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Friends Unite to Reform Congress : Oxnard: Two men start a bipartisan group devoted to getting rid of Capitol Hill lawmakers who 'have been there too long.'

January 19, 1992|JAMES E. FOWLER | TIMES STAFF WRITER

H.E. (Pat) Mullvain and J.D. (Doc) Belt are old friends and former Navy men who think the ship of state has veered off-course--and they believe they know how to get it back on track.

Mullvain, 71, and Belt, 69, are the Ventura County organizers for a national bipartisan group, the Coalition to End the Permanent Congress. Proudly wearing T-shirts that ask, "Are You Happy With Government Today?" the men presided Saturday over the first meeting of the new Ventura County chapter at John Charles Fremont Intermediate School in Oxnard. Mullvain did most of the talking.

"There are a lot of legislators that I have no quarrel with," Mullvain said, "except they've been there too long, and they have a defeatist attitude."

The national Coalition to End the Permanent Congress was founded after the 1988 elections. It advocates, among other things, the elimination of political action committees, banning the use of the congressional frank for unsolicited mass mailings, term limits and greater ballot access for third-party candidates.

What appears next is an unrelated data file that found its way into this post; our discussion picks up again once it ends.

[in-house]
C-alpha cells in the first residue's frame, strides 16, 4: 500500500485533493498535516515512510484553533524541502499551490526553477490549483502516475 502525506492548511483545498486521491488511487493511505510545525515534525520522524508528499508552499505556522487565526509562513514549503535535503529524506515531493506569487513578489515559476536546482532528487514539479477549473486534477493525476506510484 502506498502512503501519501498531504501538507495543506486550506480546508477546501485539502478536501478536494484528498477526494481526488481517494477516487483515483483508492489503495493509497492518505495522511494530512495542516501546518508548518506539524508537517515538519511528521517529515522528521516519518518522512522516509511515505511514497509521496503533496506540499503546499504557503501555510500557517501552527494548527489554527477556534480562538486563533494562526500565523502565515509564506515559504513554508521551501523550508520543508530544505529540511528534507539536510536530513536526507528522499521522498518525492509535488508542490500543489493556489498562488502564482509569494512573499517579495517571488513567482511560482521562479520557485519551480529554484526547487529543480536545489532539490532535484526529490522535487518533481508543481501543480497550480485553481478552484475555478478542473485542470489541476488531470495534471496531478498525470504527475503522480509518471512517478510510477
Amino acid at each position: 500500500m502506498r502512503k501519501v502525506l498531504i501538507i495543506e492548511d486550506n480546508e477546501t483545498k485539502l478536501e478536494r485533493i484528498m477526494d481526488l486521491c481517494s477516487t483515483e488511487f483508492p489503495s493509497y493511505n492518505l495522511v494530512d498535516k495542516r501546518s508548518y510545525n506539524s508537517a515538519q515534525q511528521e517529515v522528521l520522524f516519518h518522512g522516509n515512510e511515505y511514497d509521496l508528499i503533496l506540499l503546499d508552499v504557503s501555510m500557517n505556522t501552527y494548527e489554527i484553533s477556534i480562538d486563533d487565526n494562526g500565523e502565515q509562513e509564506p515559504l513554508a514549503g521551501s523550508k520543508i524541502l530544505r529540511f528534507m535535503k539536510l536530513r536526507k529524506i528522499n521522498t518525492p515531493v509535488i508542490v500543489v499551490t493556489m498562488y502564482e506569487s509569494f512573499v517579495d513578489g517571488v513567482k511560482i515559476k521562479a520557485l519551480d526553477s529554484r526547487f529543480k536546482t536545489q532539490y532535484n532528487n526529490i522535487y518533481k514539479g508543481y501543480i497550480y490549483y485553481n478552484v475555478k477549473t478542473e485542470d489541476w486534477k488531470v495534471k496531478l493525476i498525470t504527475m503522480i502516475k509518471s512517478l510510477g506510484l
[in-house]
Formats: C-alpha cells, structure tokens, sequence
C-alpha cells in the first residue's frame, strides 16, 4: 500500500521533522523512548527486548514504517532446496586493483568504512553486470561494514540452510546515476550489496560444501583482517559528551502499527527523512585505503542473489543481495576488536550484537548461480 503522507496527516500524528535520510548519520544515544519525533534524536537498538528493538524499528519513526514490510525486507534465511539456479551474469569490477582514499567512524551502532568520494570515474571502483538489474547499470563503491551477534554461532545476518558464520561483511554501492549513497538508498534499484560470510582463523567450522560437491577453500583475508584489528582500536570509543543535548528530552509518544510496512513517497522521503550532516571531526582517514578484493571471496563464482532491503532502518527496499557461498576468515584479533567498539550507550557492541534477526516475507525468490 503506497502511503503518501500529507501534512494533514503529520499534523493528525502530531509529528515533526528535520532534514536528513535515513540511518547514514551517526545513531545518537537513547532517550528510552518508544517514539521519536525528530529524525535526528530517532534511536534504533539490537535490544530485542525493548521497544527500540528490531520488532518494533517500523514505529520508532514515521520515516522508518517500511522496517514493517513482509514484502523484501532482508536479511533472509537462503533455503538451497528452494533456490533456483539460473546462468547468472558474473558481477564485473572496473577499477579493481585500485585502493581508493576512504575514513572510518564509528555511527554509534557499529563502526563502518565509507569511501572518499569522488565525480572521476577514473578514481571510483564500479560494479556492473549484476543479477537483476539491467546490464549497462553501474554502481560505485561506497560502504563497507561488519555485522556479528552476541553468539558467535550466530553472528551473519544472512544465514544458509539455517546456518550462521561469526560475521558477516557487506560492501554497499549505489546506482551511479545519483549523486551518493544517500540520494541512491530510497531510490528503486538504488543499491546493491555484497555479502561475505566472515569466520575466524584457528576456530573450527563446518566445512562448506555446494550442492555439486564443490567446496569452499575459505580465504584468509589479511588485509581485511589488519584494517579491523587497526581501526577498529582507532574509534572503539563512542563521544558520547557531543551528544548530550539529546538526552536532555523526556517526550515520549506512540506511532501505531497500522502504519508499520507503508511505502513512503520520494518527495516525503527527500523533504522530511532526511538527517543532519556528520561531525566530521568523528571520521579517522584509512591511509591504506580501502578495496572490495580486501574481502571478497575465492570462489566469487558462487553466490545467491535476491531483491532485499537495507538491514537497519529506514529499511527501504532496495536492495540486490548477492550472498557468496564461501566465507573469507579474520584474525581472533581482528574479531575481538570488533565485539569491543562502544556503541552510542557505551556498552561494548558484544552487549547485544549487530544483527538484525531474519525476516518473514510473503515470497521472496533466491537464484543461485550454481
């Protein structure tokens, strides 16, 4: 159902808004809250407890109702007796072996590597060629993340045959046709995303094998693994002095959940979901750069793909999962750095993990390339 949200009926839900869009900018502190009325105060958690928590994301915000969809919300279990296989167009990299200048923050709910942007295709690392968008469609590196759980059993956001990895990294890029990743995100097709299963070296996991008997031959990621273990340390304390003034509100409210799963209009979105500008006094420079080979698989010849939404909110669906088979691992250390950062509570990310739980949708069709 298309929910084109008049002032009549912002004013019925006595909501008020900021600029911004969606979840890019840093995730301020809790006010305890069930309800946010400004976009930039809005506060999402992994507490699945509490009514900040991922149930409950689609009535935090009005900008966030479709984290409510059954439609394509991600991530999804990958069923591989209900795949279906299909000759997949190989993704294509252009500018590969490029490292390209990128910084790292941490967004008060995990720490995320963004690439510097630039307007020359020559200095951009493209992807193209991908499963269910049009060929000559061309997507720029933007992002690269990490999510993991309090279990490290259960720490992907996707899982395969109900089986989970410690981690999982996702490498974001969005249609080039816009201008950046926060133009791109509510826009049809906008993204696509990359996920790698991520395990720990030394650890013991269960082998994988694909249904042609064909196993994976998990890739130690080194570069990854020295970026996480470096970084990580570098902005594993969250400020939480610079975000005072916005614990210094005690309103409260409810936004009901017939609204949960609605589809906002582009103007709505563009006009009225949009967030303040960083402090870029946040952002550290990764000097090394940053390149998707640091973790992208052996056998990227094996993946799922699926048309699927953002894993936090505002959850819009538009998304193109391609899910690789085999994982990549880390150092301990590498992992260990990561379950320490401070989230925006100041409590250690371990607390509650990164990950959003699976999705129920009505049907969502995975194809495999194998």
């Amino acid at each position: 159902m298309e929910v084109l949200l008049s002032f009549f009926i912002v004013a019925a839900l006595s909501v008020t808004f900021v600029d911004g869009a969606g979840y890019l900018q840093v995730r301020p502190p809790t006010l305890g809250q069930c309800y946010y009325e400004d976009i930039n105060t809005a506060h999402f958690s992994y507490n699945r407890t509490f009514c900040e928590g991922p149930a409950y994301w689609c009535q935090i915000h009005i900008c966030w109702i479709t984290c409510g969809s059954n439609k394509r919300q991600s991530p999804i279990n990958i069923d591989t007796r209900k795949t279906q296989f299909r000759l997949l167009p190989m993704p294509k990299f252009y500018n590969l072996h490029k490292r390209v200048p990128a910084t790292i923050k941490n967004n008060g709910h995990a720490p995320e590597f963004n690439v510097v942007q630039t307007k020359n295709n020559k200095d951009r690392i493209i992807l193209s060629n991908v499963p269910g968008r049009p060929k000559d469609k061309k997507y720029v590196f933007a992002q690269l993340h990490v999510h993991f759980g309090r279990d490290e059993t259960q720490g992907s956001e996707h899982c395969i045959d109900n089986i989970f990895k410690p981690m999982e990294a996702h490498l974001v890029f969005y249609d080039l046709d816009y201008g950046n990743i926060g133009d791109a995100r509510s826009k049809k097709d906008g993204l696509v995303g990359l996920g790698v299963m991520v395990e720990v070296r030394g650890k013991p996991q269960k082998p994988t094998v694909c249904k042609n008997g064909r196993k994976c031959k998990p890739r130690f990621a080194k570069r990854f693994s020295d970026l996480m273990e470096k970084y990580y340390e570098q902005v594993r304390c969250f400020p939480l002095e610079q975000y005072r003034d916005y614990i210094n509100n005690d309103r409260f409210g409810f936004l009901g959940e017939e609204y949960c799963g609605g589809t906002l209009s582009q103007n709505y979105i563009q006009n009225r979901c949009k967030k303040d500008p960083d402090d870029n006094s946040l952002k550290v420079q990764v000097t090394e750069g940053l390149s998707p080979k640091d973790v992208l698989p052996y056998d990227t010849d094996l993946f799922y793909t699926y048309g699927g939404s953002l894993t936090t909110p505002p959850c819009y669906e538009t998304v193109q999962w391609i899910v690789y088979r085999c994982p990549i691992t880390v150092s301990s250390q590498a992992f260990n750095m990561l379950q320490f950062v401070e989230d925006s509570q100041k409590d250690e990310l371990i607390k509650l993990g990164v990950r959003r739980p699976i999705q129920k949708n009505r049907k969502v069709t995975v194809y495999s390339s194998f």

"Ninety-eight percent of the Congress gets reelected. People like Robert Byrd and Strom Thurmond have been there forever," Mullvain said, referring to the Democratic senator from West Virginia and the Republican senator from South Carolina, respectively. "If they haven't made their self-appointed goals in two terms, then the PACs have them under their control."

The turnout Saturday of only about a dozen people did not seem to bother either man. Mullvain said this was the first time he has been politically active, although he has always espoused "voting the 'ins' out."

He and Belt, who both live in Oxnard, became involved with the coalition in June and began organizing in Ventura County in September. In November, they worked local shopping centers and malls, passing out leaflets and getting signatures. They now boast a roster of 109 members and a mailing list of more than 250 names. Mullvain said the group is truly a grass-roots organization.

"I hope to get our chapter going and meet with the membership, " Mullvain said, "and get them to talk to their neighbors and friends."

The people at Saturday's meeting gave varying reasons for their dissatisfaction with government.

Mary Rose of Agoura Hills said her interest in the coalition grew out of her frustration with banking regulatory agencies while working as a consultant.

Patricia Cook of Woodland Hills, the coalition's coordinator for the Northwestern Group of Southern California, said she initially became involved with the coalition because of her concern for her brother, a soldier in the Persian Gulf War.

"I have two children, and I'm very concerned about my country," Cook said. "It's going down the toilet. What am I leaving my children if I don't become politically active?"

Concern for the future was also a motivating factor for Mary E. Grondie of Ventura, who works for the state Department of Consumer Affairs.

"Our living standard has been eroded over the last 20 years," Grondie said. "I've got a daughter who's been out of work for six months, and she has a daughter to support.

"My son has a good job, but he can't afford to buy a home."

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